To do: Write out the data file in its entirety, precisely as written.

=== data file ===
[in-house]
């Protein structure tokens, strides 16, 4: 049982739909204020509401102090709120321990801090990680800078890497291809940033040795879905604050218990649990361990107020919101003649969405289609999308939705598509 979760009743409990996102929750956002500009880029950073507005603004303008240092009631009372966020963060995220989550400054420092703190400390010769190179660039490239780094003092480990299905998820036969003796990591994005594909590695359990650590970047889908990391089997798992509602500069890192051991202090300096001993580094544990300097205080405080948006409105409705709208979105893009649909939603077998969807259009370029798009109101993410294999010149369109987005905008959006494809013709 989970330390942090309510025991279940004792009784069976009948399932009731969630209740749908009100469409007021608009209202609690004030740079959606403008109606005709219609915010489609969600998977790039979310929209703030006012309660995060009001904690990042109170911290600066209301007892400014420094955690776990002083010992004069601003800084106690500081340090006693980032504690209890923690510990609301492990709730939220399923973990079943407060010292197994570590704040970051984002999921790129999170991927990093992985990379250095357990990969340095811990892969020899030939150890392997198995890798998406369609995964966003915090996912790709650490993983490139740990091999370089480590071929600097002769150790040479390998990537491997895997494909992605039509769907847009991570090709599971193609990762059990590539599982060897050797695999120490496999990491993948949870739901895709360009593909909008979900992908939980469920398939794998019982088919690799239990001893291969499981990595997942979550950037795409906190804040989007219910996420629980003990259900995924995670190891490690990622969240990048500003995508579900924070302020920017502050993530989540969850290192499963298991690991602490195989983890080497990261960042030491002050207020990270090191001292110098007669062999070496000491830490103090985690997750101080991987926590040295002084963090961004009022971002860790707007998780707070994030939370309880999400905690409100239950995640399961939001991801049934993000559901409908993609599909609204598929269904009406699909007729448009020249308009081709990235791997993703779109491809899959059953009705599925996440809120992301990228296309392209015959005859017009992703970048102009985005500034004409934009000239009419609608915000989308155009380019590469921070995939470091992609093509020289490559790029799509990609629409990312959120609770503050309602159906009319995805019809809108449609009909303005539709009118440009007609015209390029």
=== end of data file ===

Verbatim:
[in-house]
């Protein structure tokens, strides 16, 4: 049982739909204020509401102090709120321990801090990680800078890497291809940033040795879905604050218990649990361990107020919101003649969405289609999308939705598509 979760009743409990996102929750956002500009880029950073507005603004303008240092009631009372966020963060995220989550400054420092703190400390010769190179660039490239780094003092480990299905998820036969003796990591994005594909590695359990650590970047889908990391089997798992509602500069890192051991202090300096001993580094544990300097205080405080948006409105409705709208979105893009649909939603077998969807259009370029798009109101993410294999010149369109987005905008959006494809013709 989970330390942090309510025991279940004792009784069976009948399932009731969630209740749908009100469409007021608009209202609690004030740079959606403008109606005709219609915010489609969600998977790039979310929209703030006012309660995060009001904690990042109170911290600066209301007892400014420094955690776990002083010992004069601003800084106690500081340090006693980032504690209890923690510990609301492990709730939220399923973990079943407060010292197994570590704040970051984002999921790129999170991927990093992985990379250095357990990969340095811990892969020899030939150890392997198995890798998406369609995964966003915090996912790709650490993983490139740990091999370089480590071929600097002769150790040479390998990537491997895997494909992605039509769907847009991570090709599971193609990762059990590539599982060897050797695999120490496999990491993948949870739901895709360009593909909008979900992908939980469920398939794998019982088919690799239990001893291969499981990595997942979550950037795409906190804040989007219910996420629980003990259900995924995670190891490690990622969240990048500003995508579900924070302020920017502050993530989540969850290192499963298991690991602490195989983890080497990261960042030491002050207020990270090191001292110098007669062999070496000491830490103090985690997750101080991987926590040295002084963090961004009022971002860790707007998780707070994030939370309880999400905690409100239950995640399961939001991801049934993000559901409908993609599909609204598929269904009406699909007729448009020249308009081709990235791997993703779109491809899959059953009705599925996440809120992301990228296309392209015959005859017009992703970048102009985005500034004409934009000239009419609608915000989308155009380019590469921070995939470091992609093509020289490559790029799509990609629409990312959120609770503050309602159906009319995805019809809108449609009909303005539709009118440009007609015209390029």